Abrupt changes in the southern extent of North Atlantic Deep Water during Dansgaard-Oeschger events

The glacial climate system transitioned rapidly between cold (stadial) and warm (interstadial) conditions in the Northern Hemisphere1. This variability, referred to as Dansgaard–Oeschger variability2, is widely believed to arise from perturbations of the Atlantic Meridional Overturning Circulation3, 4, 5. Evidence for such changes during the longer Heinrich stadials has been identified, but direct evidence for overturning circulation changes during Dansgaard–Oeschger events has proven elusive6. Here we reconstruct bottom water [CO32−] variability from B/Ca ratios of benthic foraminifera and indicators of sedimentary dissolution, and use these reconstructions to infer the flow of northern-sourced deep water to the deep central sub-Antarctic Atlantic Ocean. We find that nearly every Dansgaard–Oeschger interstadial is accompanied by a rapid incursion of North Atlantic Deep Water into the deep South Atlantic. Based on these results and transient climate model simulations7, we conclude that North Atlantic stadial–interstadial climate variability was associated with significant Atlantic overturning circulation changes that were rapidly transmitted across the Atlantic. However, by demonstrating the persistent role of Atlantic overturning circulation changes in past abrupt climate variability, our reconstructions of carbonate chemistry further indicate that the carbon cycle response to abrupt climate change was not a simple function of North Atlantic overturning.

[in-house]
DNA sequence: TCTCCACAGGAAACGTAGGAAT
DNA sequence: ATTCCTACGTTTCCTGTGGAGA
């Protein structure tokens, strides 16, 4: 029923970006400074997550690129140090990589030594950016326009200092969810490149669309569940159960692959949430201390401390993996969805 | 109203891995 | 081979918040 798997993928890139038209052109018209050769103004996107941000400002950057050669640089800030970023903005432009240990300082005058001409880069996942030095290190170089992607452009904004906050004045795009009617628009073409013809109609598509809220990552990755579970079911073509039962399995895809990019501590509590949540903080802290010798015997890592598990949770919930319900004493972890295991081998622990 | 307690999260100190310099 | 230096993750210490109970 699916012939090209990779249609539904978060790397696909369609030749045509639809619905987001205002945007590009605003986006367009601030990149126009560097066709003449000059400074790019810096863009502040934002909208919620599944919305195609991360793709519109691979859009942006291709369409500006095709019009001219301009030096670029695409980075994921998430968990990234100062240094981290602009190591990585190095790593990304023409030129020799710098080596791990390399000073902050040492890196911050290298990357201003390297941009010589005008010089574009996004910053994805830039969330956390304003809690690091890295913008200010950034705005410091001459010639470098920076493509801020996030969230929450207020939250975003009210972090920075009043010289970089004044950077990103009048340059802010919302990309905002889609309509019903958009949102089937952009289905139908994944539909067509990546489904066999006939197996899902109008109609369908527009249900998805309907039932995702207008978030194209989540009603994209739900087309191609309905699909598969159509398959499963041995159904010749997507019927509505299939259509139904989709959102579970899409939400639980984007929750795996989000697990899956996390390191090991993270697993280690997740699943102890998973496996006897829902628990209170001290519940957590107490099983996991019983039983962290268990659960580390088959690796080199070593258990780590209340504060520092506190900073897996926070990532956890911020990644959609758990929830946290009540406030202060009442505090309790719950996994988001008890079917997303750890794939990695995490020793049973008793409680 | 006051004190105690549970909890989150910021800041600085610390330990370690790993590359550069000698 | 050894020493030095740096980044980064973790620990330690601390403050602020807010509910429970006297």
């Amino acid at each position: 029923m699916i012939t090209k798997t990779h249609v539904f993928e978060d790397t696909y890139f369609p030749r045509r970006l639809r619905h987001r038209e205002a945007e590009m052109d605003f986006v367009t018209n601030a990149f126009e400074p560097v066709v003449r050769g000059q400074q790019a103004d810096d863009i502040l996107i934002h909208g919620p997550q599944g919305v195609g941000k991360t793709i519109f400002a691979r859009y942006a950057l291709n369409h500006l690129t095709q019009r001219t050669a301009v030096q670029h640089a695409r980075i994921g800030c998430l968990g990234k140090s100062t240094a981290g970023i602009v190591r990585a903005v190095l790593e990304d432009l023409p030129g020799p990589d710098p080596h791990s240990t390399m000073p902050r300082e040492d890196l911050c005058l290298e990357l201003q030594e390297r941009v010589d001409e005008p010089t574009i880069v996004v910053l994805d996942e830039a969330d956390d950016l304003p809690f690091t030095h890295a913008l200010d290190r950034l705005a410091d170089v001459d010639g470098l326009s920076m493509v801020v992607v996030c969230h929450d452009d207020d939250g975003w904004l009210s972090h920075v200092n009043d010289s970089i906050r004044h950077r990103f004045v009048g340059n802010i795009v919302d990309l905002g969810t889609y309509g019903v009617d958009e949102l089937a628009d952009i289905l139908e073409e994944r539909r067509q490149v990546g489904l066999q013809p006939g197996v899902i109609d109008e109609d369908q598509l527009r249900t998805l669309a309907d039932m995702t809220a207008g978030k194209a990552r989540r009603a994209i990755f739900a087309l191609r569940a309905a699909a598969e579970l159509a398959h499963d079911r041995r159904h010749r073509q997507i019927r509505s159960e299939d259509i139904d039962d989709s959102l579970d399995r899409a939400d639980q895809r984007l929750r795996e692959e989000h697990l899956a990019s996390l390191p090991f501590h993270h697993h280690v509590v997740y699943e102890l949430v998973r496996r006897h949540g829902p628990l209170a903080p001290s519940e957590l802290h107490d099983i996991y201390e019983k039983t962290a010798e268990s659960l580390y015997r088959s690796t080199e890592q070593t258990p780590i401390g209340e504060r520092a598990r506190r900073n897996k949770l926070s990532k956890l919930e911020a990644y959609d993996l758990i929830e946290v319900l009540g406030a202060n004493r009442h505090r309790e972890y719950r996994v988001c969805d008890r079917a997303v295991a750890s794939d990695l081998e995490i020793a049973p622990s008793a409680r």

Global Climate Change
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Environment Justice

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